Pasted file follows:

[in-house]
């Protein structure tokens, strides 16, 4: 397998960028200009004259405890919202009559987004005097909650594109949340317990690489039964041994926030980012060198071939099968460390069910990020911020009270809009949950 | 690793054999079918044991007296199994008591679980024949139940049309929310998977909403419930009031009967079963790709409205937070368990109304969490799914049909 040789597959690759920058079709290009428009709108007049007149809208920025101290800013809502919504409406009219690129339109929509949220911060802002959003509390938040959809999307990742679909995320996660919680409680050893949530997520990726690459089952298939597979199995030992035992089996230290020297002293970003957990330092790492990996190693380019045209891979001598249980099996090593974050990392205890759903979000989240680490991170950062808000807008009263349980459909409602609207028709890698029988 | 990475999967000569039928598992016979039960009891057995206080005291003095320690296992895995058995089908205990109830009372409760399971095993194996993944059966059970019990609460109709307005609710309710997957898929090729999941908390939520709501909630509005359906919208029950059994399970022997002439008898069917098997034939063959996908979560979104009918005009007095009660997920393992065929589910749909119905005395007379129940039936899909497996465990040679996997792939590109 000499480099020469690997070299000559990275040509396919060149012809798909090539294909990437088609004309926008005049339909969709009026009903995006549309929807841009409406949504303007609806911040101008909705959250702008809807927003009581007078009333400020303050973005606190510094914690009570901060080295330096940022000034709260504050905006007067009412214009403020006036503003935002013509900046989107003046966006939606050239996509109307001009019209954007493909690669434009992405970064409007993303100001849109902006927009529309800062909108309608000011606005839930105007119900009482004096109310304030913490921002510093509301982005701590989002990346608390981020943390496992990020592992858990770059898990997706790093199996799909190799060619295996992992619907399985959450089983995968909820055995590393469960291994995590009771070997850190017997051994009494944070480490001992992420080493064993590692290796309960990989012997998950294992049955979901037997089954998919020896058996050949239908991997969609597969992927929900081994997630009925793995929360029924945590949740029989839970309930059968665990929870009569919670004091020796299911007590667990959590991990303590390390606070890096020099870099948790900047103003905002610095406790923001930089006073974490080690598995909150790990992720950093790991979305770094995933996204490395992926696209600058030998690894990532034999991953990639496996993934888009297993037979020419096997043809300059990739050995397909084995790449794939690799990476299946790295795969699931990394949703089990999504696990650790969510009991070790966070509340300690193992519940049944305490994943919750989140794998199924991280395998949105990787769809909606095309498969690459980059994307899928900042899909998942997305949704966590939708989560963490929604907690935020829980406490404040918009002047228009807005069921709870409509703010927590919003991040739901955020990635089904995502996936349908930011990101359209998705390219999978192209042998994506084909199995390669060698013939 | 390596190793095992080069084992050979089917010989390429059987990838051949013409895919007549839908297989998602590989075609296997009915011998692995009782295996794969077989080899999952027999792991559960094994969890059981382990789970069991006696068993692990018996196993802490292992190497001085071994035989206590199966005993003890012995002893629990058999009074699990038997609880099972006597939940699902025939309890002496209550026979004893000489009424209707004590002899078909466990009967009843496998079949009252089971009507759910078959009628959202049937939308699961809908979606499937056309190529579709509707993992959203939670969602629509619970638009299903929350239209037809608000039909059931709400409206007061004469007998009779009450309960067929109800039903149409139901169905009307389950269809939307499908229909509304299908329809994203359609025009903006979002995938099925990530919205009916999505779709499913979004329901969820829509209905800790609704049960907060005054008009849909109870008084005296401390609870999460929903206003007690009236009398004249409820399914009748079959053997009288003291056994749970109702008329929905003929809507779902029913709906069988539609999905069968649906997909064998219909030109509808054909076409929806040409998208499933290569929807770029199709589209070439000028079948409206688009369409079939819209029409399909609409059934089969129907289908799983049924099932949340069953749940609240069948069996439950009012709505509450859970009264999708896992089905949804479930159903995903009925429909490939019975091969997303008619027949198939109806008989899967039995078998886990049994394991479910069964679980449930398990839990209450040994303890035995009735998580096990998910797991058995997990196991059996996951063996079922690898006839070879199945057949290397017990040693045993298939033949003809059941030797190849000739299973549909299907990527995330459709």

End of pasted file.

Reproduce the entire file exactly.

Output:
[in-house]
């Protein structure tokens, strides 16, 4: 397998960028200009004259405890919202009559987004005097909650594109949340317990690489039964041994926030980012060198071939099968460390069910990020911020009270809009949950 | 690793054999079918044991007296199994008591679980024949139940049309929310998977909403419930009031009967079963790709409205937070368990109304969490799914049909 040789597959690759920058079709290009428009709108007049007149809208920025101290800013809502919504409406009219690129339109929509949220911060802002959003509390938040959809999307990742679909995320996660919680409680050893949530997520990726690459089952298939597979199995030992035992089996230290020297002293970003957990330092790492990996190693380019045209891979001598249980099996090593974050990392205890759903979000989240680490991170950062808000807008009263349980459909409602609207028709890698029988 | 990475999967000569039928598992016979039960009891057995206080005291003095320690296992895995058995089908205990109830009372409760399971095993194996993944059966059970019990609460109709307005609710309710997957898929090729999941908390939520709501909630509005359906919208029950059994399970022997002439008898069917098997034939063959996908979560979104009918005009007095009660997920393992065929589910749909119905005395007379129940039936899909497996465990040679996997792939590109 000499480099020469690997070299000559990275040509396919060149012809798909090539294909990437088609004309926008005049339909969709009026009903995006549309929807841009409406949504303007609806911040101008909705959250702008809807927003009581007078009333400020303050973005606190510094914690009570901060080295330096940022000034709260504050905006007067009412214009403020006036503003935002013509900046989107003046966006939606050239996509109307001009019209954007493909690669434009992405970064409007993303100001849109902006927009529309800062909108309608000011606005839930105007119900009482004096109310304030913490921002510093509301982005701590989002990346608390981020943390496992990020592992858990770059898990997706790093199996799909190799060619295996992992619907399985959450089983995968909820055995590393469960291994995590009771070997850190017997051994009494944070480490001992992420080493064993590692290796309960990989012997998950294992049955979901037997089954998919020896058996050949239908991997969609597969992927929900081994997630009925793995929360029924945590949740029989839970309930059968665990929870009569919670004091020796299911007590667990959590991990303590390390606070890096020099870099948790900047103003905002610095406790923001930089006073974490080690598995909150790990992720950093790991979305770094995933996204490395992926696209600058030998690894990532034999991953990639496996993934888009297993037979020419096997043809300059990739050995397909084995790449794939690799990476299946790295795969699931990394949703089990999504696990650790969510009991070790966070509340300690193992519940049944305490994943919750989140794998199924991280395998949105990787769809909606095309498969690459980059994307899928900042899909998942997305949704966590939708989560963490929604907690935020829980406490404040918009002047228009807005069921709870409509703010927590919003991040739901955020990635089904995502996936349908930011990101359209998705390219999978192209042998994506084909199995390669060698013939 | 390596190793095992080069084992050979089917010989390429059987990838051949013409895919007549839908297989998602590989075609296997009915011998692995009782295996794969077989080899999952027999792991559960094994969890059981382990789970069991006696068993692990018996196993802490292992190497001085071994035989206590199966005993003890012995002893629990058999009074699990038997609880099972006597939940699902025939309890002496209550026979004893000489009424209707004590002899078909466990009967009843496998079949009252089971009507759910078959009628959202049937939308699961809908979606499937056309190529579709509707993992959203939670969602629509619970638009299903929350239209037809608000039909059931709400409206007061004469007998009779009450309960067929109800039903149409139901169905009307389950269809939307499908229909509304299908329809994203359609025009903006979002995938099925990530919205009916999505779709499913979004329901969820829509209905800790609704049960907060005054008009849909109870008084005296401390609870999460929903206003007690009236009398004249409820399914009748079959053997009288003291056994749970109702008329929905003929809507779902029913709906069988539609999905069968649906997909064998219909030109509808054909076409929806040409998208499933290569929807770029199709589209070439000028079948409206688009369409079939819209029409399909609409059934089969129907289908799983049924099932949340069953749940609240069948069996439950009012709505509450859970009264999708896992089905949804479930159903995903009925429909490939019975091969997303008619027949198939109806008989899967039995078998886990049994394991479910069964679980449930398990839990209450040994303890035995009735998580096990998910797991058995997990196991059996996951063996079922690898006839070879199945057949290397017990040693045993298939033949003809059941030797190849000739299973549909299907990527995330459709």